Seventh-ranked Bearcats buoyed by sold-out Nippert

Cincinnati tight end Leonard Taylor, a Springfield High School grad, scores a touchdown during the second half of an NCAA college football game against Miami (Ohio), Saturday, Sept. 4, 2021, in Cincinnati. (AP Photo/Jeff Dean)
Caption
Cincinnati tight end Leonard Taylor, a Springfield High School grad, scores a touchdown during the second half of an NCAA college football game against Miami (Ohio), Saturday, Sept. 4, 2021, in Cincinnati. (AP Photo/Jeff Dean)

Credit: Jeff Dean

Credit: Jeff Dean

CINCINNATI -- Seating capacity at the University of Cincinnati’s Nippert Stadium is listed as 40,000, and even though attendance for Saturday’s 49-14 Victory Bell win over arch-rival Miami was reported as 37,978, it was regarded as a sellout based on the number of tickets sold.

Full or a bit short, it didn’t matter to the seventh-ranked Bearcats, who were gratified to play in front of fans who weren’t cheerleaders, band members or family members.

That was the pandemic-fueled situation last season, and while Cincinnati did a great job in 2020 of creating an atmosphere that was as raucous as possible, it wasn’t the same as having diehard fans cheering their hearts out for the Bearcats.

“Just seeing Nippert Stadium full, it was a blessing,” fifth-year senior quarterback Desmond Ridder said after the game. “We take it for granted, you know, all the fans being here or even some fans being here, but it’s great to see all the fans come out. I think we had a sold-out crowd and we plan to sell out all the other games. We’re excited, not only for what they did out there but for what they’re going to do in the future.”

UC announced a few days before the seasonopener that the program had sold more than 22,000 season tickets – a record. Student season ticket sales surpassed 6,000 – also a record.

“Our program appreciates our student body,” fifth-year Bearcats coach Luke Fickell said Tuesday during his weekly media session. “Last week was phenomenal. I know some people think we’re overblowing it, but I don’t think we are, especially after what happened last year. After not having that support, I know the players were excited to play, but they were more excited to have that support.”

The Bearcats are anticipating more of the same this Saturday, when they face Ohio Valley Conference-favorite Murray State in a non-conference game scheduled to kick off at 3:30 p.m. The Racers posted their first shutout since 2011 with a 39-0 win over Mississippi Valley in their seasonopener.

Ridder, the 2020 American Athletic Conference Player of the Year, was named on Tuesday as a Peyton Manning Award Star of the Week and one of the Davey O’Brien Award’s weekly Great 8 after passing for four touchdowns and running for one against the RedHawks. He finished 20-of-25 for 295 yards, including a career-long 81-yard touchdown strike to sophomore wide receiver Tyler Scott on the second play of the game.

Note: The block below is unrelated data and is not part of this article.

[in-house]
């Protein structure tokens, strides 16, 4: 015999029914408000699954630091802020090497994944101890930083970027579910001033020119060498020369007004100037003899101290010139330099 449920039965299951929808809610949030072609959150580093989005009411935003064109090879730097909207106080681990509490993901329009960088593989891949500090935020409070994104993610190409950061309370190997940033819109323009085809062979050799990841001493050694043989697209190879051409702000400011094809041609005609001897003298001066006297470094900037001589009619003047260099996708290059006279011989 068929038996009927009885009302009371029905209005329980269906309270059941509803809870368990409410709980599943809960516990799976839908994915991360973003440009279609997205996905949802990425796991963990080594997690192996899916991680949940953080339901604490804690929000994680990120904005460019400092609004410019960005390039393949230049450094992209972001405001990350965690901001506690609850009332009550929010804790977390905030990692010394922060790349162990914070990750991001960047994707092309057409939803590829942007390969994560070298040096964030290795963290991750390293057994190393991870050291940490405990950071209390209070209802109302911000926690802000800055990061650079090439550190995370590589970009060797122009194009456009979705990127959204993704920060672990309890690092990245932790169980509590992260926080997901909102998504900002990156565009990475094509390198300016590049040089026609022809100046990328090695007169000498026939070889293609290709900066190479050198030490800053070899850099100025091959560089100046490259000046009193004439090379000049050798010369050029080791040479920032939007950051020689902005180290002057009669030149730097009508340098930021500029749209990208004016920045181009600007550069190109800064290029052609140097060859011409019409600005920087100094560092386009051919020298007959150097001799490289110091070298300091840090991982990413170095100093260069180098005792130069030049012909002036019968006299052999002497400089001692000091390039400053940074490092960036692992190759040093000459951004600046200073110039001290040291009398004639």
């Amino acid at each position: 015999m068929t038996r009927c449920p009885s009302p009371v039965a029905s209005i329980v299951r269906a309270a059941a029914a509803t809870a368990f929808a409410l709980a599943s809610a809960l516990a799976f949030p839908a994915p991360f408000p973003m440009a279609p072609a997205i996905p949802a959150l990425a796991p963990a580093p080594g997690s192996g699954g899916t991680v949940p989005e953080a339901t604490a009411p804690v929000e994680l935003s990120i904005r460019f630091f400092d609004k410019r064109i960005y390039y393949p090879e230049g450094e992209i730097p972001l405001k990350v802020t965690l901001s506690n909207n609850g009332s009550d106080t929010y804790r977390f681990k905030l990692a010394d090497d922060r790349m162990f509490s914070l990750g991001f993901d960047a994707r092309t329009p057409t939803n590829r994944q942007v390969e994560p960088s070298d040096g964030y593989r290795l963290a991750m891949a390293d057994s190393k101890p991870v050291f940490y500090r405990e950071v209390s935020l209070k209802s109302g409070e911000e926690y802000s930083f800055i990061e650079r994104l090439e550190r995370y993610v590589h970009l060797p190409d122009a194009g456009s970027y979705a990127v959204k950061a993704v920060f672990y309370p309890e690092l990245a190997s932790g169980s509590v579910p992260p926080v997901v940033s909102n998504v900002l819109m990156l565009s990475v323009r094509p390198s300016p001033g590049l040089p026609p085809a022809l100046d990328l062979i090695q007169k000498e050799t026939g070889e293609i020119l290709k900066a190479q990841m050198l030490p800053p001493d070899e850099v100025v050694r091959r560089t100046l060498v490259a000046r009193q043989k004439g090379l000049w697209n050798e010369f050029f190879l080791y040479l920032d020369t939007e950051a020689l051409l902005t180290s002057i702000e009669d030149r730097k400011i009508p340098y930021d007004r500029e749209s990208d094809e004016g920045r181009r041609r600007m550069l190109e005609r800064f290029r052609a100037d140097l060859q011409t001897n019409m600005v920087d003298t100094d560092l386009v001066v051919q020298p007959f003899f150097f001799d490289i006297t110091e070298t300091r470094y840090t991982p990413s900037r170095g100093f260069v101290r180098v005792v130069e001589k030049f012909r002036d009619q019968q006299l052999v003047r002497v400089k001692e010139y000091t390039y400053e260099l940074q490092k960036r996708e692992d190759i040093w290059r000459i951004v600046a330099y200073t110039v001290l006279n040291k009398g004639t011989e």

Eleven different Cincinnati players caught at least one Ridder pass.

“I’m seeing things a lot better,” Ridder said. “We’re having a lot more player meetings where it’s starting to slow down for a lot of other guys, too. They’re starting to see things a lot easier.”

“Credit Desmond Ridder,” Fickell said. “He has the ability to move things around. What it does show is his growth in taking what is given to you. That’s where the real maturity of a quarterback is shown.”

Junior running back Jerome Ford, in his second Cincinnati season after transferring from Alabama, added 121 yards and a touchdown on 12 carries, pacing a running attack that piled up 247 yards, just 48 fewer than the Bearcats’ passing yardage in a balanced attack.

“You can get used to seeing 2-4 carrying the ball,” Ridder said of Ford, referring to his uniform number. “That’s a great player. He’s going to be a big-time player for us.”

Fickell isn’t ready to call Ford UC’s “feature back.”

“I don’t know if you’re ready to say he’s a feature guy with only 12 carries, but with 12 carries, we saw what we needed to see,” the coach said. “In this program, we’re not quick to anoint him anything until he does it over time. He’s done a great job, and if we get into a situation where he has to carry it 25 times in a game, we’ll know more about what we’ve got.”

Perhaps the only downside for Cincinnati was not coming up with a turnover, snapping at 20 a Football Bowl Subdivision-leading streak of consecutive games with at least one interception or recovery of an opponent’s fumble.

“We always want to have turnovers,” fifth-year senior linebacker Darrian Beavers said after the game. “We think turnovers change games. We got lucky today that we could still win the game without getting turnovers. I know that’s a big part of our defense, but winning is what matters the most. As long as we win, it doesn’t matter.”

“The opportunities were there,” Fickell pointed out. “We didn’t do a good job of taking advantage. There were some opportunities that were missed, but we’re not putting an overemphasis on it. There are things we can do to make sure they’re prepared when the ball hits the ground.”

SATURDAY’S GAME

Murray State at Cincinnati, 3:30 p.m., ESPN+